Publication Date: Friday, November 12, 2004
Mastering your metabolism
Mastering your metabolism
(November 12, 2004) Local doctors address precursor to diabetes, heart disease
By Diana Reynolds Roome
"Do you think the first pilgrims had mashed potatoes for their Thanksgiving dinner?" asked Dr. Jerry Manoukian, who regularly advises his patients about how to eat well to stay well.
"Concentrated carbs can get you into trouble, and they may be found in cranberry sauce, fruit juices and mashed potatoes. Instead, brown rice is a reasonable choice and may be blended with wild rice. Mashed potatoes are a waste of time."
Sacrilegious though this may seem to some, Manoukian would like to make such thinking commonplace. He and his wife, Dr. Mariam Manoukian, share a medical practice and live in Mountain View, and they want to turn "metabolic syndrome" into household words as common as "flu shot" or "low fat."
Too many people who develop diabetes might have avoided it if they had known they were at risk for metabolic syndrome, also known as insulin resistance syndrome, say the Manoukians.
About 6 percent of the population in the U.S. have diabetes, a condition affecting growing numbers of children and adults that increase the risk for other serious conditions such as heart disease and stroke. What is not as well-known is that as many as 25 percent have the genetic constitution that predisposes them to metabolic syndrome.
Metabolic syndrome makes it harder to turn sugar into energy. It can cause a number of other problems including elevated blood pressure and weight gain, especially in the abdomen, and may lead to diabetes and heart disease.
Maureen Rugala, a 65-year-old Mountain View patient of Jerry Manoukian, is trying to avoid getting diabetes and heart disease.
"I was gaining weight. I was having a blood-pressure problem," she said. "I hadn't heard of metabolic syndrome before. When [Dr. Manoukian] talked about it, it all started to fall into place."
Rugala changed her diet based on Manoukian's recommendation. In three months, she lost 14 pounds, and her blood sugar level is back to normal.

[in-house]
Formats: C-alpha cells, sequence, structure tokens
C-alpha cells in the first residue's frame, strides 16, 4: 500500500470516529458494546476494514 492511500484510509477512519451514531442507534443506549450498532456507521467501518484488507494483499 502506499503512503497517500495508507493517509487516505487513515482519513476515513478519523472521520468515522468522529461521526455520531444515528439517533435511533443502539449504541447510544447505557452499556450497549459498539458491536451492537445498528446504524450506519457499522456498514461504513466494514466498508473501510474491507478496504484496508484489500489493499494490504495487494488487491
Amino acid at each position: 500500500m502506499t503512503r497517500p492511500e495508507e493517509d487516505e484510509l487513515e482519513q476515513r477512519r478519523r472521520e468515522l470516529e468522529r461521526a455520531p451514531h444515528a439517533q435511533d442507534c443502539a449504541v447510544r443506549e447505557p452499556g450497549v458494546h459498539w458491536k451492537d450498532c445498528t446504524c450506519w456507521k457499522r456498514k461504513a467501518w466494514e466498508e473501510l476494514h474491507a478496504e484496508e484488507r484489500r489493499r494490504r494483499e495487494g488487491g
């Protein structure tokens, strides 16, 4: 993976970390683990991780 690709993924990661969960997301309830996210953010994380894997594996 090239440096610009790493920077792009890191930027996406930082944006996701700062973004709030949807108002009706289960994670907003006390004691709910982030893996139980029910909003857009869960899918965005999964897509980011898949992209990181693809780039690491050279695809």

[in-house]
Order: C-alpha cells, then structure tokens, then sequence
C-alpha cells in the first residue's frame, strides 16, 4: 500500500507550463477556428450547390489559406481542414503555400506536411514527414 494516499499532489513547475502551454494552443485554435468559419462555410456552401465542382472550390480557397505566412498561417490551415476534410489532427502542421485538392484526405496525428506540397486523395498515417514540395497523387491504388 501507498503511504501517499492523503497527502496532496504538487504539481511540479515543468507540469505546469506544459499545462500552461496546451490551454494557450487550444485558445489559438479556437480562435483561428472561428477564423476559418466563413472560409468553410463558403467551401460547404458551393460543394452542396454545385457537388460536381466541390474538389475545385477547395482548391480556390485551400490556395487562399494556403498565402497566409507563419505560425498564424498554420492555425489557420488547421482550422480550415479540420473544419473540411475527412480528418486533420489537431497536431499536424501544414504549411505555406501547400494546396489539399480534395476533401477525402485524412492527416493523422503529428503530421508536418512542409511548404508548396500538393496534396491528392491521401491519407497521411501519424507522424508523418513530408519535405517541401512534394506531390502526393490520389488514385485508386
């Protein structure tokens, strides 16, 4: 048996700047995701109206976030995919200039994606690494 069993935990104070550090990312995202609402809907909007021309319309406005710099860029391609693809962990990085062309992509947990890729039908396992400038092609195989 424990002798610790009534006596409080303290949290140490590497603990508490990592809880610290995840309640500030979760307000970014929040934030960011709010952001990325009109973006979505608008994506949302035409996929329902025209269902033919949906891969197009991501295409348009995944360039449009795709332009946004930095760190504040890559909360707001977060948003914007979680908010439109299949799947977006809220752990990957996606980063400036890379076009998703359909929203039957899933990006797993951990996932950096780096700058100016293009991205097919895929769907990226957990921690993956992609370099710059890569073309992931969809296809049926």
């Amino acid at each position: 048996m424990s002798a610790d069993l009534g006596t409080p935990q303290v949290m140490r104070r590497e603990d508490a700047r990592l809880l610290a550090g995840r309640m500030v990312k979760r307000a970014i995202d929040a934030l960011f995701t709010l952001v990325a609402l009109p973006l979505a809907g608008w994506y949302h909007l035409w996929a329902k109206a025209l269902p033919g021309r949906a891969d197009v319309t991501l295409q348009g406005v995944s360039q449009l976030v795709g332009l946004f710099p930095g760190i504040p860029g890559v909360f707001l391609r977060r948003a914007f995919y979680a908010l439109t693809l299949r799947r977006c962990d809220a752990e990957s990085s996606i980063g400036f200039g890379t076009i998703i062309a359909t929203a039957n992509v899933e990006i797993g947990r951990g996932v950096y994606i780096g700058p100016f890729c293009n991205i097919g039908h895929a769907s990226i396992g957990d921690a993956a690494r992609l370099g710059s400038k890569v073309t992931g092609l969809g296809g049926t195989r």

A description of metabolic syndrome as well as diet suggestions are laid out in the the Manoukians' recently published book, "Metabolic Syndrome Survival Guide."
The Manoukians' publication is not another diet book, though it does offer many suggestions for what to eat to avoid or even reverse metabolic syndrome. It clearly explains how food is absorbed and used in the body, for better or worse. It also shows why metabolic syndrome has greatly increased as a result of modern high-carbohydrate, high-sugar foods, especially those hidden in highly processed convenience foods.
Even though he already has diabetes, Arthur Thorp, 74, has taken Mariam Manoukian's advice to heart to positive results. With his blood sugar level "out of control," he opted to try out the plan described in his doctor's book rather than take insulin shots.
"It took a couple times to read it through and realize they were talking to me, Fatty," said Thorp, a Santa Clara resident.
In three months, his weight dropped from 189 to 177, and he may evenutally need to take less diabetes medicine.
"Ideally our readers are everyone, but especially anyone with a family history of heart disease or diabetes," said Mariam Manoukian, an endocrinologist. "A lot of things are reversible, and individuals can do so much."
E-mail Diana Reynolds Roome at firstname.lastname@example.org
"Metabolic Syndrome Survival Guide" by Mariam Manoukian and Jerry Manoukian
is available at Books Inc. and on Amazon.com.
The Manoukian Medical Group is located at 2500 Hospital Drive, Building
4 in Mountain View and can be reached at 940-1006.
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